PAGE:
Homebuilder sentiment drops, as rising rates push housing to 'an inflection point'
Updated: May 4
By Diana Olick
Apr 18 2022 10:00 AM EDT
Elevated mortgage rates are only exacerbating high prices for both new and existing homes.
Sharply rising mortgage rates are taking their toll on the nation's homebuilders, as already pricey new construction becomes even less affordable.
Builder confidence in the market for new single-family homes fell 2 points to 77 in April, according to the National Association of Home Builders/Wells Fargo Housing Market Index. Any reading above 50 is considered positive sentiment, but the reading marks the fourth straight month of declines for the index, which stood at 83 in April 2021.
Of the index's three components, current sales conditions fell 2 points to 85. Buyer traffic dropped 6 points to 60, and sales expectations in the next six months increased 3 points to 73 following a 10-point drop in March.
"Despite low existing inventory, builders report sales traffic and current sales conditions have declined to their lowest points since last summer as a sharp jump in mortgage rates and persistent supply chain disruptions continue to unsettle the housing market," said NAHB Chairman Jerry Konter, a builder and developer from Savannah, Georgia.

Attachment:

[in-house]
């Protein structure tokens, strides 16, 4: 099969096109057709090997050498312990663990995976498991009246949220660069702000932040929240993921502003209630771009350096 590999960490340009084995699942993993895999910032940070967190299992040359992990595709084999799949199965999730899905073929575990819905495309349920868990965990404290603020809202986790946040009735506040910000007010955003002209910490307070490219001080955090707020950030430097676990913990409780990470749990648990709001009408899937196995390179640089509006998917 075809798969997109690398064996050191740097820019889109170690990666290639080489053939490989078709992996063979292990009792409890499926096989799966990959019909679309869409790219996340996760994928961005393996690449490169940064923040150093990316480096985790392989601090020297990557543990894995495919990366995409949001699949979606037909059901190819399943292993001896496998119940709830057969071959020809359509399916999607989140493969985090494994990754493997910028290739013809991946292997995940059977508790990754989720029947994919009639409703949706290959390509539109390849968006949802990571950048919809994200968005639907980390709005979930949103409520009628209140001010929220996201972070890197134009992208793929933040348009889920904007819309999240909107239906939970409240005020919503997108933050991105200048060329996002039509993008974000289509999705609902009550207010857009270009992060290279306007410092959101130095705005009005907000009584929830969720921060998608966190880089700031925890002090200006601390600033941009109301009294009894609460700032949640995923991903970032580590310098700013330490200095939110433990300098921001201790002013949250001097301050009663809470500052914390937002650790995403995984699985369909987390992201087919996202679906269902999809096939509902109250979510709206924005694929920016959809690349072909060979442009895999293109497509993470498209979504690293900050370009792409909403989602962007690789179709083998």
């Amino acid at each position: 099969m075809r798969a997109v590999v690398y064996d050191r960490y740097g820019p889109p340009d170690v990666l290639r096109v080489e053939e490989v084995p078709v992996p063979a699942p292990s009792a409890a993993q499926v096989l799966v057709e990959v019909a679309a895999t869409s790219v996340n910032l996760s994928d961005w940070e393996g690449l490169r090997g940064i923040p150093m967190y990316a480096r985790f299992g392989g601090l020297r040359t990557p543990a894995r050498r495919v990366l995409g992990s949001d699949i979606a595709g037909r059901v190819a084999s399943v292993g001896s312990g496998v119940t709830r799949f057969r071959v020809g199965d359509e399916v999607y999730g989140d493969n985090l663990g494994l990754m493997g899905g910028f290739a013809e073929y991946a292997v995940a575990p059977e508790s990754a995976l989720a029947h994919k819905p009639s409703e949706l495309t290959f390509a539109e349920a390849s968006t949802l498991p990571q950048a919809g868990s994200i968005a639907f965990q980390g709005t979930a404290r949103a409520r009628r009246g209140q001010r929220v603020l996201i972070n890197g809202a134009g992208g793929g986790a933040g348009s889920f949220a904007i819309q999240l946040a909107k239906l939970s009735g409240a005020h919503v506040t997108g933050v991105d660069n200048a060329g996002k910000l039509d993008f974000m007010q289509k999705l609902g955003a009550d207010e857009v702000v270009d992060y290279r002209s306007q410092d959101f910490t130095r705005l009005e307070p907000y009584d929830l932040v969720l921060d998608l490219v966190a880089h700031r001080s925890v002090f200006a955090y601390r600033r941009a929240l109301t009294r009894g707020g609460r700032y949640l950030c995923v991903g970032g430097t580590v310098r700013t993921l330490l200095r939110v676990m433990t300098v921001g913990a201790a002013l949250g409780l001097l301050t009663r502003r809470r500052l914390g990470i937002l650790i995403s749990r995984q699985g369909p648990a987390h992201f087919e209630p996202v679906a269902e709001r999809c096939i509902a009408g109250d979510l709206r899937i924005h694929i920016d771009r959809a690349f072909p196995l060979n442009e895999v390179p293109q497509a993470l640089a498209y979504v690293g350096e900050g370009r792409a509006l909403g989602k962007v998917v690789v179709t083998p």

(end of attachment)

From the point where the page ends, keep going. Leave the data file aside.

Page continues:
The average rate on the 30-year fixed mortgage stood at around 3.90% at the beginning of March, and is now up to 5.15%, according to Mortgage News Daily. That is the highest rate in more than a decade. The rate loosely follows the yield on the U.S. 10-year Treasury, which has been on the rise, but is also being impacted as the Federal Reserve pulls out of the mortgage-backed bond market.
Elevated mortgage rates are only exacerbating high prices for both new and existing homes. The median price of a newly built home in February was up over 10% from the year prior.
"The housing market faces an inflection point as an unexpectedly quick rise in interest rates, rising home prices and escalating material costs have significantly decreased housing affordability conditions, particularly in the crucial entry-level market," said NAHB Chief Economist Robert Dietz.
Regionally, on a three-month moving average, builder sentiment in the Northeast rose 1 point to a reading of 72. In the Midwest it fell 3 points to 69, in the South it fell 2 points to 82 and in the West it fell 1 point to 89.